— Craig Shutt

  4. Hoy Murphy says:

    >Needless to say, I can’t imagine why anyone wouldn’t want a hard copy of CBG so they can retain those Ask Mr. Silver Age columns to pull out and chuckle over at any time, without the need to be near a computer. But I suppose there are people like that.<

    I’d be much happier if we could get those columns collected in another book or three. I like to be able to chuckle at any time. It’s been too long since Baby Boomer Comics came out, and I want more.

    –your pal, Hoy

  5. tardisrider says:

    I agree that printable downloadable subscriptions would be great. I get my comics and CBGs from Mile High Comics, but since I’m in South Korea everything is delayed at least a month.

    I’m expecting my order with CBG #1635 any day now!

    While I love reading CBG in its “real” form, having digital copies at the same time would be a great boon…and help me plan future comics orders in a timely fashion.

    Oh, and of course, I’d never fail to read Mr. Silver Age, file a copy of the print out and back up the files on 3 of my hard drives. Couldn’t do without words of wisdom from the one and only Mr. Silver Age!

    Roger Gray
    Seoul, S. Korea

  6. gservo says:

    This Was my first issue, i think i am will be getting a subscription soon ^_^

  7. Hoy Murphy says:

    I took Mr. Silver Age’s quiz in this issue and missed a disappointing 33 out of 96. I’m so ashamed. I did especially poorly with the real/imaginary/hoax categories. I need to read more Showcase Presentses so I can do better next year.

    –your pal, Hoy

  8. Mr. Silver Age says:

    It would be worth your while to study up on those Hoax/Dream/Imaginary Story categories, Hoy. They get a good audience reaction, so I’ve expanded on them in recent years. Plus, those comics a lot of fun to read, even if the story does turn out to be one of those things when you wish it wasn’t.

    They’re strange questions, though, since there are only four possible answers, and one of them (Imaginary Story) doesn’t happen for many characters beyond the Superman Family. Not many others even had dreams, although there are occasional ones, certainly. The beauty of the Superman titles is that any story has an equal chance of being any of the four!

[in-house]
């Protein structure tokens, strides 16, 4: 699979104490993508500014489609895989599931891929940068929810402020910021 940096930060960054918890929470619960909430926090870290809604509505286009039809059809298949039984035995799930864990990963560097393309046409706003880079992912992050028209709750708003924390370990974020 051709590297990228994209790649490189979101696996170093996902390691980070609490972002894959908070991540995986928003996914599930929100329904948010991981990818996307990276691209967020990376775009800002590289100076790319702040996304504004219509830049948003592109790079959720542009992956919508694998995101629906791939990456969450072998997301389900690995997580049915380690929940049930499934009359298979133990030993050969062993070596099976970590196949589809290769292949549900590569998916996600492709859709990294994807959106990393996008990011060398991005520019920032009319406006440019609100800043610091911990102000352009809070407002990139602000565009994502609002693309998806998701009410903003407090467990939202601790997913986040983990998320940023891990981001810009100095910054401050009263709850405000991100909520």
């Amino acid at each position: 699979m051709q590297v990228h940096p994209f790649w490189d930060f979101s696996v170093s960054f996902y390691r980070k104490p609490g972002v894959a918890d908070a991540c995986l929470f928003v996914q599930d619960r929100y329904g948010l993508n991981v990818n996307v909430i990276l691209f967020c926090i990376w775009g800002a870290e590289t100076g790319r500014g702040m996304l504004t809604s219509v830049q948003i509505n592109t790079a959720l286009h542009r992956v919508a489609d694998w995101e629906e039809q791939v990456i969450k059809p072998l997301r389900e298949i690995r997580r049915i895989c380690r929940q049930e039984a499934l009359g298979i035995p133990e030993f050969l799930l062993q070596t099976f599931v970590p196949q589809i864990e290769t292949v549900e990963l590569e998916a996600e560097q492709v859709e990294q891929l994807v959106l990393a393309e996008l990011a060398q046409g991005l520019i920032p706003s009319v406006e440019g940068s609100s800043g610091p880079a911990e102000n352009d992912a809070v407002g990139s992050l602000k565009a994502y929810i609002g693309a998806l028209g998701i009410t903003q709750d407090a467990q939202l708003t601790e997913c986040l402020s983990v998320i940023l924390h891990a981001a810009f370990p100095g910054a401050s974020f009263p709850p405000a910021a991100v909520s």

There is one glitch in the quiz write-up which made it tough to get one question right. The question for #1 in Villainous Crossovers asks for the additional super-hero besides Batman that Professor Hugo Strange battled. In fact, I’d written “Professor Hugo” and somehow the word “Strange” got added on in the editing process. That’s a much more difficult question, because Hugo Strange didn’t battle anyone else.

    I *should* have given his full name of Arnold Hugo, but I think of him as “Professor Hugo” and didn’t think to add it in.

    Ironically, someone wrote to me to point this out and referred me to the back-in-print Mike Fleischer Batman Encyclopedia for the facts. Sadly, the encyclopedia confuses things even more by listing him under “A” and calling him “Professor Arnold” in its reference to Detective Comics #306, reversing his name.

    So, indeed, when it comes to Professor Arnold Hugo, mistakes have been made. But not by me!

    BTW, the online version of #1637 has been up for a few days, although the preview of it isn’t posted here. Apparently, someone who usually posts these things is asleep at the switch.

    I hesitate to draw your attention to it, though, because the issue features this year’s Mopee Awards. And one of the recipients is featured prominently in your avatar.

    — Craig Shutt

  9. Hoy Murphy says:

    The quiz answer I questioned was the first appearance of Ka-Zar, which I had as the late 1930s pulp magazine with his name, or the first issue of Marvel Comics. But I guess since it’s a Silver Age quiz, the correct answer is X-Men 10.